1. No obscene, racist, sexist, profane, raunchy, or disgusting language.
  2. No spamming, advertising, duplicate or nonsense posts.
  3. No malicious personal attacks, including cyber stalking, systematic antagonism, or gratuitous name-calling of any member Iincludinfgall Admin and Owners or any of their family, friends, associates, or business interests. If you think someone is an idiot, then provide evidence that their reasoning is invalid and/or idiotic, instead of just calling them an idiot. It's a subtle but important distinction, even in political discussions.
  4. Nothing in violation of United States law.
  5. No malicious posting of or linking to personal, private, and/or negative information (aka "doxing" or "doxxing") about any member, (including all Admin and Owners) or any of their family, friends, associates, or business interests. This includes all media: text, images, video, audio, or otherwise. Such actions will result in severe sanctions for any violators.
  6. NO TROLLING. Admin and Owners know it when they see it, and sanctions for any trolls will be significant.
  7. Any off-topic posts which distract from the primary topic of discussion are subject to removal.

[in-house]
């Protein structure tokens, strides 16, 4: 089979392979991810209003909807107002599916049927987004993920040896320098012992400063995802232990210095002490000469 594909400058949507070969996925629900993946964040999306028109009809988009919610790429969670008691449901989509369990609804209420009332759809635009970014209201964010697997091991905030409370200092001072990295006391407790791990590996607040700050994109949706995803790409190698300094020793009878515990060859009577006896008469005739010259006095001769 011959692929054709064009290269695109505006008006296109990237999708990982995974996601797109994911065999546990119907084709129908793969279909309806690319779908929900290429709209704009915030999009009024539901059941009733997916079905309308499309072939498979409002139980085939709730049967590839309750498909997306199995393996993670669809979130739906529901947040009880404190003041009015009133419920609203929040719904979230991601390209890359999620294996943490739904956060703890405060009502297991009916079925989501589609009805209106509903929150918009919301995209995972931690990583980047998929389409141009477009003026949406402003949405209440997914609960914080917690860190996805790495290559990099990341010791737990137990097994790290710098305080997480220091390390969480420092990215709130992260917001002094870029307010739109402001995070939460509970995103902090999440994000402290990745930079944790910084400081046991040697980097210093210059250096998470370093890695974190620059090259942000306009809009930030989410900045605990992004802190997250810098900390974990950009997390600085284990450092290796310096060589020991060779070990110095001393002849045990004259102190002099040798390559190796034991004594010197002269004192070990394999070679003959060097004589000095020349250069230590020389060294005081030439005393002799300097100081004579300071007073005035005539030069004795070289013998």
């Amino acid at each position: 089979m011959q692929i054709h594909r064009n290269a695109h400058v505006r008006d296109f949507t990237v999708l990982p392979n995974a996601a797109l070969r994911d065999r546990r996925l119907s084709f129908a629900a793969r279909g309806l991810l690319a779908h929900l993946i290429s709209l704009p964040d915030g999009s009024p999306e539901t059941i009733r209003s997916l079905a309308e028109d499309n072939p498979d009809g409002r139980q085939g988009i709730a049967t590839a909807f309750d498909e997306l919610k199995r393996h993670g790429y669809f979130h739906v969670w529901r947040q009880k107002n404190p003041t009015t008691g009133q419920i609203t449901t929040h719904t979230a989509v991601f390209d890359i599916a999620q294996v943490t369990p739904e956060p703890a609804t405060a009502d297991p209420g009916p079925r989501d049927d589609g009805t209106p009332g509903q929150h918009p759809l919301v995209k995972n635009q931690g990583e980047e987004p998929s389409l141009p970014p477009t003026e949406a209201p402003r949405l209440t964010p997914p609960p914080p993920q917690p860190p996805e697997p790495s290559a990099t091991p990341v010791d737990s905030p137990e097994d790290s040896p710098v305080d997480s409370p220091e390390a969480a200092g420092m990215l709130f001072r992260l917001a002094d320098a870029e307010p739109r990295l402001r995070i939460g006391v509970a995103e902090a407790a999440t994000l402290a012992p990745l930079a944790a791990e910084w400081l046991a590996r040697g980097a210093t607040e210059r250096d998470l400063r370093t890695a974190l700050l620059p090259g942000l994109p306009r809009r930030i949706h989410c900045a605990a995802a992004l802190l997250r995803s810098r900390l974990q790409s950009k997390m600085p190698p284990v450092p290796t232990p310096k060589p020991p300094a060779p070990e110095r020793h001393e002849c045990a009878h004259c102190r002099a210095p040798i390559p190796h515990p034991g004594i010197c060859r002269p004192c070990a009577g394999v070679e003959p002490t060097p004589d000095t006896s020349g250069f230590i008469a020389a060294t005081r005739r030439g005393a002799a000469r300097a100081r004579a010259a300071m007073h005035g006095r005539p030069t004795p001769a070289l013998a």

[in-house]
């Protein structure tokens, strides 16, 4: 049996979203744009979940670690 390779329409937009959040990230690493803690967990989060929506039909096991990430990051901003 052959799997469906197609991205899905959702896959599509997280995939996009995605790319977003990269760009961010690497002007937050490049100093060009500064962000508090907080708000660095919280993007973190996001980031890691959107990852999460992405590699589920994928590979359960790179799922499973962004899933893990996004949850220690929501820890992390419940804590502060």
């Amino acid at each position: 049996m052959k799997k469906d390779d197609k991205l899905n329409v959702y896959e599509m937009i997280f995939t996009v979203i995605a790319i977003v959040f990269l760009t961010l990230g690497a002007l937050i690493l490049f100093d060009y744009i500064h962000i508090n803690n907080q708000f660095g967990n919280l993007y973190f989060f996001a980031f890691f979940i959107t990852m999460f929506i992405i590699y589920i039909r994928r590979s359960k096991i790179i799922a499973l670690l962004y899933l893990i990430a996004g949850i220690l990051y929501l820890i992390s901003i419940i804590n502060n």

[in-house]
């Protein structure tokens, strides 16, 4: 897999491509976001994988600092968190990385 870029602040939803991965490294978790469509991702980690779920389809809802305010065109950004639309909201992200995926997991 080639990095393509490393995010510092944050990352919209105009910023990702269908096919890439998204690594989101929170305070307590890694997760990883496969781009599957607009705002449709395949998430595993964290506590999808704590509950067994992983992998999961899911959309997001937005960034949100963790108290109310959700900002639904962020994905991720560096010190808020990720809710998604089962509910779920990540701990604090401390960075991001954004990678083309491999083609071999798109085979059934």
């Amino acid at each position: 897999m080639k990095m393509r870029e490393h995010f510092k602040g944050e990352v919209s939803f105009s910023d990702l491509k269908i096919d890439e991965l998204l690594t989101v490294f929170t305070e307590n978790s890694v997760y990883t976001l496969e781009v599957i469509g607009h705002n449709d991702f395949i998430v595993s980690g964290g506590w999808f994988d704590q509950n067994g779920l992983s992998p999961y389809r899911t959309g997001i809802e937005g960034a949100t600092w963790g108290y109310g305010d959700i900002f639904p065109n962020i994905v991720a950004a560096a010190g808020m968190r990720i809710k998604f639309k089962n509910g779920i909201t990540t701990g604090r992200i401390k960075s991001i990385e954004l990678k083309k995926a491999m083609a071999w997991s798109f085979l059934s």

8. The use of "sock puppet" accounts to circumvent disciplinary action taken by Moderators is expressly prohibited.
  9. The use of "sock puppet" accounts in an attempt to undermine any side of a debate—or to create a false impression of consensus or support—is prohibited.
  10. All decisions with respect to deleting posts, and any subsequent discipline, are final, and occur at the sole discretion of the Moderators, Admin, and Owners.
  11. Please try to maintain a semblance of civility at all times.
Blow the Whistle See something that violates our rules? Blow the whistle and inform a Moderator.

NOTE: Keep all discussion on the topic of this page. This forum is for this specific game and nothing else. If you want to discuss chess in general, or this site, visit the Kibitzer's Café.

Messages posted by Chessgames members do not necessarily represent the views of, its employees, or sponsors. All Moderator actions taken are at the sole discretion of the Admin and Owners—who will strive to act fairly and consistently at all times.

This game is type: CLASSICAL. Please report incorrect or missing information by submitting a correction slip to help us improve the quality of our content.

<This page contains Editor Notes. Click here to read them.>

Featured in the Following Game Collections[what is this?]
Game 285
from Three Hundred Chess Games (Tarrasch) by Incremental
Game 6
from Tarrasch-Walbrodt (1894) by keypusher
Game 285
from Three Hundred Chess Games (Tarrasch) by Qindarka
Game 285
from Tarrasch's 300 Chess Games by yesthatwasasac

home | about | login | logout | F.A.Q. | your profile | preferences | Premium Membership | Kibitzer's Café | Biographer's Bistro | new kibitzing | chessforums | Tournament Index | Player Directory | Notable Games | World Chess Championships | Opening Explorer | Guess the Move | Game Collections | ChessBookie Game | Chessgames Challenge | Store | privacy notice | contact us

Copyright 2001-2019, Chessgames Services LLC